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NATO will stop bombing Libya but won’t leave

NATO’s war in Libya will come to an end on October 31, 2011. Preparations are currently underway.

NATO’s war in Libya will come to an end on October 31, 2011. Preparations are currently underway. On Thursday, the UN Security Council passed a resolution announcing that Libya’s air space will be open to both NATO aircraft and local airliners starting next Monday. This resolution ends the no-fly zone introduced by the Security Council in mid March, just two days before the war. The draft resolution, proposed jointly by Russia and Britain, was unanimously approved.

The Security Council did not end the war
Does this mean that the war in Libya is over? Will NATO forces really leave? How can the Security Council make the decision to end a war it did not start?

Let’s recall that Resolution 1973 of March authorized force against the Gaddafi regime but did not mention war as such.
Russia still maintains that this document did not sanction combat operations and that the Western countries that started the war with the support of several Arab monarchies, particularly Qatar, violated the resolution. Russia’s Ambassador to the UN Vitaly Churkin said yesterday that the lessons of the events in Libya must be learned. Western politicians, for their part, tell Moscow not to play dumb – it allowed the resolution to pass with its abstention. Experts had no doubt that this would automatically lead to war.
Today I have seen for myself that it was not the Security Council and not Russia that made the decision to end NATO’s military actions in Libya. I saw firsthand in Doha (the capital of the small but significant Qatar) how such strategic plans are adopted.

Friends of Libya set Oct. 31 deadline
As a political scientist, I was allowed to attend the Doha meeting of the Libya Contact Group (also called the Friends of Libya), which is now winding down. Established in London on March 29, ten days after the start of the war, it was initially involved in overthrowing the Gaddafi regime. Now it has embarked on building a new Libya.

The new Libyan leaders have been meeting with high-ranking diplomats and military officials from allied countries in different cities of the world. Russia’s official representatives have not yet attended these meetings. On this occasion, the Friends of Libya gathered in one of the Doha’s finest hotels.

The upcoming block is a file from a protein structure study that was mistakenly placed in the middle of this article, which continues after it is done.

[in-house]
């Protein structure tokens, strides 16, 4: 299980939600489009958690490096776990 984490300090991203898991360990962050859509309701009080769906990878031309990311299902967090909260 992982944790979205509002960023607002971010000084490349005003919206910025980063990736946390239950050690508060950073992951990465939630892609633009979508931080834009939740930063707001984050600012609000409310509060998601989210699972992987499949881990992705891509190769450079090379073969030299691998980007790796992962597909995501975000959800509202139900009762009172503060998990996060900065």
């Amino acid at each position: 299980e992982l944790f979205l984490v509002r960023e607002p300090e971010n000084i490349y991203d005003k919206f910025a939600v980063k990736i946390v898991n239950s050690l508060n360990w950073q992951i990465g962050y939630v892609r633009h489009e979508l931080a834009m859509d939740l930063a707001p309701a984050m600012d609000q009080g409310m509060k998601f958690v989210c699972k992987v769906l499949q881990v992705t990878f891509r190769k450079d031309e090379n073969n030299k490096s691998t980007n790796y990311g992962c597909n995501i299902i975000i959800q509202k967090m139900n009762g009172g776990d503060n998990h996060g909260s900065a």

Libya was represented by National Transitional Council (NTC) Chairman Mustafa Abdul-Jalil and some of his deputies and associates, including Defense Minister Jalal al-Digheili. The Islamist Abdul Hakim Belhadj is also considered to be a leader of the rebel military forces. A fierce struggle for the top spots in the new government is underway.

Tamim bin Hamad bin Khalifa Al-Thani, Crown Prince of Qatar, attended the opening of the meeting. On October 26, one day before the Security Council passed its resolution, they finalized their earlier agreement that NATO should officially announce the end of combat operations in Libya. The meeting was lead by Gen. Hamad bin Ali al-Attiya, Qatari chief of staff and a relative of the emir. He told me that they had also suggested the date – October 31.

A new military coalition to help Libya
It was only after the victors tied up the loose ends that the issue was submitted for a vote at the Security Council. Important political decisions are no longer made in the UN, no matter how much China and Russia are trying to resist this or present it in a different light.
Some meticulous analysts have noted that at the very same meeting in Doha Libyan leader Abdul-Jalil declared for some reason that he would like NATO to continue its activities in Libya “at least up to the end of this year.” Some commentators see this as a contradiction: the agreement was to wind down NATO involvement by the end of this month, and yet there is this suggestion that it could be extended.  

This is not a contradiction. Abdul-Jalil (a former justice minister in the Gaddafi government) is not well versed in big time politics. He said what was on his mind and what is actually happening on the ground. NATO forces will remain in Libya at least to the end of this year and maybe even longer, even after adopting to the resolution. They will simply change the name of the operation and slightly alter the staff. 

This would no longer be a NATO operation but a mission of the Friends of Libya coalition. Gen. Hamad bin Ali al-Attiya told me that it “will consist of 13 or more countries,” led by Qatar. The United Arab Emirates will likely join. France, Britain, the United States and some other NATO members have already agreed to participate. So in reality NATO forces will continue to be geared towards Libya, although this won’t be so obvious to the public eye.

Moreover, the military officials that attended the meeting suggested to me that the aircraft of the partner countries may continue patrolling Libya’s air space. Libyans will be steadily adopting NATO standards in military training.
The allies are refining their mission as events develop. However, all participants in the meeting agreed that the war in Libya was not yet over. The Libyans talked at length about Gaddafi supporters that were still fighting, and the inability of the new leaders to protect the country’s land and maritime borders or put an end to arms trafficking.

To sum up, the war will continue for some time, and NATO will remain in Libya for a long time to come, even though it has achieved its main goal – the Libyan opposition and its friends from several dozen Western and Arab countries have ousted Gaddafi.

Yelena Suponina is a Middle East scholar and a commentator for The Moscow News. She filed this report for RIA Novosti from Doha, the capital of Qatar. 

The views expressed in this article are the author’s and may not necessarily represent those of RIA Novosti

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